The Dundas County Archives are the custodians of permanent and historical civic government records on behalf of the North and South Dundas Municipalities and its many departments, as well as local, community records with historical value. We preserve, acquire and make these documents accessible for Staff, the public, and other researchers, for present and future generations. Our goal is to preserve records that enhance our understanding of the history, evolution, and development of the Dundas County social fabric, natural and built environment, and the people that lived, worked, and made significant contributions to the shaping of Dundas County.
Archives, and public access to records, promotes accountability and transparency in government, and documents the interaction between elected officials and citizens. This encourages citizen participation and ownership of their government and their community.
Location and Hours
5 College Street P.O. Box 58
Iroquois ON K0E 1K0
Drop-in hours are available on Tuesdays between 9:00 am and 4:00 pm and by appointment. Make the most of your research; contact us before your visit.
|Please note, the Dundas County Archives does not have access to or manage the Lynne Cook/ Loyalist Resource Centre. This collection and centre is operated by the UELAC St. Lawrence Branch. Located at 5 College Street, Iroquois, the Loyalist Resource Centre is staffed by Lorraine Reoch, UELAC St. Lawrence Branch President and Larry Empey. Opening hours are from Monday to Friday 9:00 am to 3:00 pm, Saturday 9:00 am to 12:00 pm.|
Under the Ontario Municipal Act, 2001, municipalities have an obligation to retain, preserve in a secure manner, and provide public access to municipal records that provide an accurate record of business functions and transactions to encourage effective governance, transparency, and accountability. The Dundas County Archives was created, in part, to meet this legislated requirement. The current program contributes to the Corporation’s administrative efficiency as well as the cultural, social, and economic advancement of the County as a free and democratic society.
The Dundas County Archives is responsible for:
The Dundas County Archives program plays a key role in preserving community memory by encouraging individuals, organizations, and businesses in the community to create their own archives. The objective of this role is to preserve records that enhance our understanding of the history, evolution, and development of the County’s social fabric, natural and built environment, and the people that lived, worked, and made significant contributions to the shaping of the County. The Archives program acquires community records that would otherwise be lost for lack of a venue to preserve and make them accessible.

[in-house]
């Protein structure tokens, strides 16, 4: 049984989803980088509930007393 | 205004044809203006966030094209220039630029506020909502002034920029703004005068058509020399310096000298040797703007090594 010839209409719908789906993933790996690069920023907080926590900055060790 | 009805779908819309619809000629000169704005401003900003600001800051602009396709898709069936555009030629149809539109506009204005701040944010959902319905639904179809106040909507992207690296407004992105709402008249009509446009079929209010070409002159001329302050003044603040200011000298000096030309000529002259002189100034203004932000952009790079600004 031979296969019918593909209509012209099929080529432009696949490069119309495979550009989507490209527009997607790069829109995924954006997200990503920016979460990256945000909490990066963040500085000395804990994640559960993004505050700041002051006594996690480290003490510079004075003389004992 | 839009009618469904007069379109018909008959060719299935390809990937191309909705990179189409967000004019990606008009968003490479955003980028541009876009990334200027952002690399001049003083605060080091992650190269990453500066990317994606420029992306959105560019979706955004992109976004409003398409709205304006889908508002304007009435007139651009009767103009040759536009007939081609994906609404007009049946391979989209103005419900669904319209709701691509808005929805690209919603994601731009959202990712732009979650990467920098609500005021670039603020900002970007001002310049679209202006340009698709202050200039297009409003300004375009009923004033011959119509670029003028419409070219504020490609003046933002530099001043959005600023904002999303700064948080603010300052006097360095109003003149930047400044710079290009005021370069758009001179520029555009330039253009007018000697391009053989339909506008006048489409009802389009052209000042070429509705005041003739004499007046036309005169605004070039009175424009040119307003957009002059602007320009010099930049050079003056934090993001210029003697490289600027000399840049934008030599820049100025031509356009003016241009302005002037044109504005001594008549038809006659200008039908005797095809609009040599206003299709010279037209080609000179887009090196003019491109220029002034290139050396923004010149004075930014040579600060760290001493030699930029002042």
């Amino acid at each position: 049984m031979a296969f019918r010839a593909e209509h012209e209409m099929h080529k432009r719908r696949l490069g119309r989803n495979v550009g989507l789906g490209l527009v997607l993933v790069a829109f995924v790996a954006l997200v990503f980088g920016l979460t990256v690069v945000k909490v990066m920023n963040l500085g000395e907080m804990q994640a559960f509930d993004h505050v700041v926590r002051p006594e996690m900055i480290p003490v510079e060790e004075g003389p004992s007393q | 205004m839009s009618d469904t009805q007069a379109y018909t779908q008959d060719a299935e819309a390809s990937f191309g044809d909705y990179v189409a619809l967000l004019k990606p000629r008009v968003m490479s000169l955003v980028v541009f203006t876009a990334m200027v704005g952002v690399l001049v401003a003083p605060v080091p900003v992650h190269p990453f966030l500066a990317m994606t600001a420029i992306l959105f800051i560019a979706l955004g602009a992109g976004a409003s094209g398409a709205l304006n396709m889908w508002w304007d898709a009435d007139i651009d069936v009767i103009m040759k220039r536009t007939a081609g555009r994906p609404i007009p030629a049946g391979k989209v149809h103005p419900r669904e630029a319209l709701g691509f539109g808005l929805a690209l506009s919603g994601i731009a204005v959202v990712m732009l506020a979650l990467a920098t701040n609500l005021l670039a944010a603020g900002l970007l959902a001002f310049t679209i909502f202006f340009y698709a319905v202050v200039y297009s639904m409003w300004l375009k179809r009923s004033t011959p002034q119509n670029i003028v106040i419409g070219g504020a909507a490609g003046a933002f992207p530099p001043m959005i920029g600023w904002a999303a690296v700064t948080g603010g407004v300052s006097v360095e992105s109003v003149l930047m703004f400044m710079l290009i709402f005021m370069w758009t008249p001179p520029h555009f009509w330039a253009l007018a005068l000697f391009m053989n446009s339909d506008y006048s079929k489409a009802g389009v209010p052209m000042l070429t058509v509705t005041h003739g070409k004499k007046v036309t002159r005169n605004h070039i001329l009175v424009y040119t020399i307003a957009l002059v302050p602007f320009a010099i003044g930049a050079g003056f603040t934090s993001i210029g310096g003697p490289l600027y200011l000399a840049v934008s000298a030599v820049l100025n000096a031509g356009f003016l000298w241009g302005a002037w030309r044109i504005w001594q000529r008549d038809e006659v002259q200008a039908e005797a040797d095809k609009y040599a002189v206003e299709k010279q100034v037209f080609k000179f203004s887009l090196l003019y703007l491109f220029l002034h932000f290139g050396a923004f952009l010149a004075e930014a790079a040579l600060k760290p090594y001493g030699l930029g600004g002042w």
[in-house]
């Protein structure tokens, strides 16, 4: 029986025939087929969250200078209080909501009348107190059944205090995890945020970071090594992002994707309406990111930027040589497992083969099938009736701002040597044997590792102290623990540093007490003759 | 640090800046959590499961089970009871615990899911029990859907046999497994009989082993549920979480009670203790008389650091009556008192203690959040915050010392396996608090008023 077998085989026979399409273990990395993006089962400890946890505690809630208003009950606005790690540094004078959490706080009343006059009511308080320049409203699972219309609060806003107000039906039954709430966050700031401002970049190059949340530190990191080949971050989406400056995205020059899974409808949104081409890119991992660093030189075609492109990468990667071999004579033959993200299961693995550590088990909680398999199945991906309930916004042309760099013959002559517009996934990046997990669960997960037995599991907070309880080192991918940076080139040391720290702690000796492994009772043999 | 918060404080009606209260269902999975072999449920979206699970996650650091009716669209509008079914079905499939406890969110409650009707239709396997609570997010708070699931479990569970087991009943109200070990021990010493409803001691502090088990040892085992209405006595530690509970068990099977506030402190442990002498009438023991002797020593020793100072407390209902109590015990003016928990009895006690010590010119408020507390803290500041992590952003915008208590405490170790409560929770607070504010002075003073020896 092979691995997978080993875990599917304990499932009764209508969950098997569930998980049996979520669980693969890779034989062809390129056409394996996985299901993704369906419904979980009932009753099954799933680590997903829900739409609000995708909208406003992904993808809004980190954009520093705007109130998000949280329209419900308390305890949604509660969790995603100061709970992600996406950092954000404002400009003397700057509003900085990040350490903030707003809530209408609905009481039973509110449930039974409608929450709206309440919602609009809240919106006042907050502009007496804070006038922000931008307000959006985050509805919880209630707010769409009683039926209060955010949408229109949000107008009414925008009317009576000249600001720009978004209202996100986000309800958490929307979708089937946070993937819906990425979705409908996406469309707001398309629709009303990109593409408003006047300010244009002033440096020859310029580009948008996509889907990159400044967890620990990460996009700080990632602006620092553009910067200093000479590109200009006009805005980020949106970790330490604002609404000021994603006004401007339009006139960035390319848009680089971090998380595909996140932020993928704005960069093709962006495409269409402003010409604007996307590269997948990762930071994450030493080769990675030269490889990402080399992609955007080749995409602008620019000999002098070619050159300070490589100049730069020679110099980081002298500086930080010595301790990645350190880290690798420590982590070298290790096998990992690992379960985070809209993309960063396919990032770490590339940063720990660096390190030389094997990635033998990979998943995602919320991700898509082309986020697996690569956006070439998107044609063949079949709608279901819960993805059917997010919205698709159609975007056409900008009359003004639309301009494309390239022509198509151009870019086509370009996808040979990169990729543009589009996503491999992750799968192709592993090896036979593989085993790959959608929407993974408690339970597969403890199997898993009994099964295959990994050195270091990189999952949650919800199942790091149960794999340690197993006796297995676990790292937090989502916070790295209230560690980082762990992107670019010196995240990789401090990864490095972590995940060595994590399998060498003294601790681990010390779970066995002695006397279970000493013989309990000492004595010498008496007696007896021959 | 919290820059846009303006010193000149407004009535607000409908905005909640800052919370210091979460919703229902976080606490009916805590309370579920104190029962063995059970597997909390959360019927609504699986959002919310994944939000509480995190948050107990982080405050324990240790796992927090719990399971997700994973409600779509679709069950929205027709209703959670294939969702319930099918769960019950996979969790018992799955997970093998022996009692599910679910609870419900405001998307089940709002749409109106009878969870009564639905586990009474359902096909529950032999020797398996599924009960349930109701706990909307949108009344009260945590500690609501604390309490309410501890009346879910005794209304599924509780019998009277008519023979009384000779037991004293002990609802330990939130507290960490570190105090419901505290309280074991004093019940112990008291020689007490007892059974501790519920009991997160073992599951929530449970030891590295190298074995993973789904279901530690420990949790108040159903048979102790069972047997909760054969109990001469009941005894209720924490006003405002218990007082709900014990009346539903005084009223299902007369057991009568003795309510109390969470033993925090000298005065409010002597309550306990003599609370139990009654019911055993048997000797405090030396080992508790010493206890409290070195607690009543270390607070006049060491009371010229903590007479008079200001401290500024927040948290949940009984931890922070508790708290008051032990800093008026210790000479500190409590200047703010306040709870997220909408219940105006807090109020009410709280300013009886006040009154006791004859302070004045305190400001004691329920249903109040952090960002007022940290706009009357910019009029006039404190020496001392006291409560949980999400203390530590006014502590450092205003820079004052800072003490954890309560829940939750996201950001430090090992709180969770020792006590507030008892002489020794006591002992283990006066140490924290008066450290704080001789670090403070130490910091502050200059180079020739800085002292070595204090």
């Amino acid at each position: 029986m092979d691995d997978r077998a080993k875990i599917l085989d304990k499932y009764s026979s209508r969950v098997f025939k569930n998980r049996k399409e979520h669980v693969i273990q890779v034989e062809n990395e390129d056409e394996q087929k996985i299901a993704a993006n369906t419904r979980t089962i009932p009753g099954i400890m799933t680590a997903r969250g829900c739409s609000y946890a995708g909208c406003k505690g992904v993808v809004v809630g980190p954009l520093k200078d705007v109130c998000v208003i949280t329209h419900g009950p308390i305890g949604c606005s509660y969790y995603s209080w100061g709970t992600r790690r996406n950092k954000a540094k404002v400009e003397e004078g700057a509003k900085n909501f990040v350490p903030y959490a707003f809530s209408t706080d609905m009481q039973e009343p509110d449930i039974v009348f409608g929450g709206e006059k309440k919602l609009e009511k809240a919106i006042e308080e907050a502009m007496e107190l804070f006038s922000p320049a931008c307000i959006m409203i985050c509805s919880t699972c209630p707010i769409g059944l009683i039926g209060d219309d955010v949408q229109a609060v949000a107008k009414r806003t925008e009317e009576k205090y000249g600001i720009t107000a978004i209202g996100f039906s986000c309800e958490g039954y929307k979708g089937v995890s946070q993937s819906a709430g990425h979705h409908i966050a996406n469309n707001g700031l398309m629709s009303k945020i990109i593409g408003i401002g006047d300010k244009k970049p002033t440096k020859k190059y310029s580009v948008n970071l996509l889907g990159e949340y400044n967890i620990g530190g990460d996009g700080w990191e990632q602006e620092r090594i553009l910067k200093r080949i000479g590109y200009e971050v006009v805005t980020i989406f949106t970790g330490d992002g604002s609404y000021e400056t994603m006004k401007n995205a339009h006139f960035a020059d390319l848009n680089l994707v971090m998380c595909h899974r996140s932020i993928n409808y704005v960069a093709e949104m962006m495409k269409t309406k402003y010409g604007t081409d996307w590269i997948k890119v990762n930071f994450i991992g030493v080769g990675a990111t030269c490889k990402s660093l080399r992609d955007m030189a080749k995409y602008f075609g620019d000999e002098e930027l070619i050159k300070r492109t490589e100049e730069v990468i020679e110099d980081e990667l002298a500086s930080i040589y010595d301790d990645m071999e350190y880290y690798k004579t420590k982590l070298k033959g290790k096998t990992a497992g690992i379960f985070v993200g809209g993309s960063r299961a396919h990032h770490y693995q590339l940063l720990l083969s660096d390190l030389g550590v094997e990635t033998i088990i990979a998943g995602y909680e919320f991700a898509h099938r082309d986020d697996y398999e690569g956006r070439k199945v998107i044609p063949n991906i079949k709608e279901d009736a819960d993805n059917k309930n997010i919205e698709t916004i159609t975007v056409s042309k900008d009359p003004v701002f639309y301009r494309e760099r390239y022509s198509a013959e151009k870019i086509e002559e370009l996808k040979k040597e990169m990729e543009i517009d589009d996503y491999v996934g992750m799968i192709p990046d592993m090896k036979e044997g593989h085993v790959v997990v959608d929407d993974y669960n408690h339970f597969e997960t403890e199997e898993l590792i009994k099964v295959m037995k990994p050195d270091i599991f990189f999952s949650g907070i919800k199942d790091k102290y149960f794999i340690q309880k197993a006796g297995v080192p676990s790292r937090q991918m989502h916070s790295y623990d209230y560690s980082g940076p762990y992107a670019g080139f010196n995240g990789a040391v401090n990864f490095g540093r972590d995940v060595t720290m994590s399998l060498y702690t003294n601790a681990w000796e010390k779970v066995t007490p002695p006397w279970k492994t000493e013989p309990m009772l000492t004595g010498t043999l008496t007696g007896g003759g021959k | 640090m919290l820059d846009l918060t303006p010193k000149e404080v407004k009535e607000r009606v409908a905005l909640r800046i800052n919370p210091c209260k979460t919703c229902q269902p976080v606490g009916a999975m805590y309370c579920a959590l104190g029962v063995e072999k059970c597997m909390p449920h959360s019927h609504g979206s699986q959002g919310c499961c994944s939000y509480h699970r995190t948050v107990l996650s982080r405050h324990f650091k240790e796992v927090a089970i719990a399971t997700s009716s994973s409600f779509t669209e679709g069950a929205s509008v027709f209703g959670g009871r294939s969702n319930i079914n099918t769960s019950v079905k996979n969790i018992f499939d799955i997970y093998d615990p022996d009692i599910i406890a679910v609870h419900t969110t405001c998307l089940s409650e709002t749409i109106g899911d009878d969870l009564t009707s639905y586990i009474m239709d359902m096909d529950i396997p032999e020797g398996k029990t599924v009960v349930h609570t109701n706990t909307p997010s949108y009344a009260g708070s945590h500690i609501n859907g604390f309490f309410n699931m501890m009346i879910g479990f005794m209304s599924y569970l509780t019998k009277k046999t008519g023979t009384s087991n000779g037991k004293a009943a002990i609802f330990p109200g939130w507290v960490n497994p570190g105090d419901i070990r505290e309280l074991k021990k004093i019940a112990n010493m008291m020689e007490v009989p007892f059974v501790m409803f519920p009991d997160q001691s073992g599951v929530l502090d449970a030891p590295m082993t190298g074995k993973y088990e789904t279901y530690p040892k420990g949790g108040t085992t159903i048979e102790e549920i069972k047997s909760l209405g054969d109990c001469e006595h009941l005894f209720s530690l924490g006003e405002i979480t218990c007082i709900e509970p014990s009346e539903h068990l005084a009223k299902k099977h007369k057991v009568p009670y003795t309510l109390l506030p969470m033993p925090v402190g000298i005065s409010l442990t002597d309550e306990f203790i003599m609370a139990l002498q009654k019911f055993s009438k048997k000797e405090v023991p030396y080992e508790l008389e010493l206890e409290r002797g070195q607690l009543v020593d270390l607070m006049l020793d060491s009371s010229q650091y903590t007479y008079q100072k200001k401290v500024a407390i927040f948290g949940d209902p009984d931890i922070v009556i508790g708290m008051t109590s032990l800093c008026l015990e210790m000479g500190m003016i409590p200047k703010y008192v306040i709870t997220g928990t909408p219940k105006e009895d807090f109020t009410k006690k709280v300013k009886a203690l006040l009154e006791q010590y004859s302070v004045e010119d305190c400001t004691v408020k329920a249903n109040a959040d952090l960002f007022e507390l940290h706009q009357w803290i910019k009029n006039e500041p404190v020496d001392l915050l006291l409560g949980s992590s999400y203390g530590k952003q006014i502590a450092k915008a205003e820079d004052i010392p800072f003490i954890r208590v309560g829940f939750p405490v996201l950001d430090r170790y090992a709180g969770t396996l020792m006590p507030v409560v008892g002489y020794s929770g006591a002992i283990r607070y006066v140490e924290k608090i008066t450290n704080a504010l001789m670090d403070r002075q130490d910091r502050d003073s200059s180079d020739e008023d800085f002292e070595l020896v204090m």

In support of its community mandate, the Dundas County Archives proactively engages the broader Archives community in its promotion efforts, and engages friends, partners, learning institutions and groups that represent the ethno-cultural-religious heritage of the County.
The Archives collecting area is comprised of the Municipalities of North and South Dundas, including the various communities which comprise this region.
The Dundas County Archives has two main types of records in its collection: civic government records and community records.
Civic government records include records of the Municipalities of North and South Dundas, as well as the former municipalities.
Community records include the records of individuals, families, businesses and organizations who have contributed meaningfully to and further enhance our understanding of the history, and evolution of Dundas County. Examples include diaries, letters, land records, and photographs.
Once the Archives has been established and in a functional state, records may be viewed in our Reference Room. Since the Dundas County Archives does not have public hours at this time, you must email ahead to identify what records you may wish to see so that we may have them ready prior to your visit. Emails can be sent to email@example.com.
Some records in the custody of the Archives are restricted by law, others are restricted by donor agreements, and some may not be available for custodial reasons. For instance, payroll records are protected by privacy legislation; an individual’s diaries may have been restricted as a condition of donation; and photographic negatives may be unavailable because they are too fragile to handle.
Should you wish to access material that has been identified as restricted or may potentially have restrictions on either all or some of the material, please submit a request through Reference Services by email at firstname.lastname@example.org . An archivist will review the records and inform you within 20 business days whether you may have access.
Civic government records may be subject to MFIPPA or other applicable legislation,
Access to restricted material may require the completion of a research access agreement form, and supervision by an archivist. Reproduction of restricted records is strictly forbidden.